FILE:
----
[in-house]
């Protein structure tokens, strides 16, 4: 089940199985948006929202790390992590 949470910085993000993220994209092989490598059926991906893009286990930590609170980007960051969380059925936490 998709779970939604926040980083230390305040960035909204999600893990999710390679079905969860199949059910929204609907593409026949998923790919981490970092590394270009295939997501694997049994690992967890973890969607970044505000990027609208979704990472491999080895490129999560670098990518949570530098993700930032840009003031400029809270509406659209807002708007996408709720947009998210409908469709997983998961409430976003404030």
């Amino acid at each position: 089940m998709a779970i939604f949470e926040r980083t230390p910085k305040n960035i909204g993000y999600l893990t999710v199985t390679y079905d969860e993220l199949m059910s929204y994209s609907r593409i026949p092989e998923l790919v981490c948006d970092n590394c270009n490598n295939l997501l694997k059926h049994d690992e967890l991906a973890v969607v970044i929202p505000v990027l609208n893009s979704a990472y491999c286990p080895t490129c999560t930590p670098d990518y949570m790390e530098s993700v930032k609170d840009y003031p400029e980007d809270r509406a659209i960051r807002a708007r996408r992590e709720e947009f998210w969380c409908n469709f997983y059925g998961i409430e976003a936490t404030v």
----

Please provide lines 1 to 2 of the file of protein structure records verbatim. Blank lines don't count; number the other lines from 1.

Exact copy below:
[in-house]
């Protein structure tokens, strides 16, 4: 089940199985948006929202790390992590 949470910085993000993220994209092989490598059926991906893009286990930590609170980007960051969380059925936490 998709779970939604926040980083230390305040960035909204999600893990999710390679079905969860199949059910929204609907593409026949998923790919981490970092590394270009295939997501694997049994690992967890973890969607970044505000990027609208979704990472491999080895490129999560670098990518949570530098993700930032840009003031400029809270509406659209807002708007996408709720947009998210409908469709997983998961409430976003404030």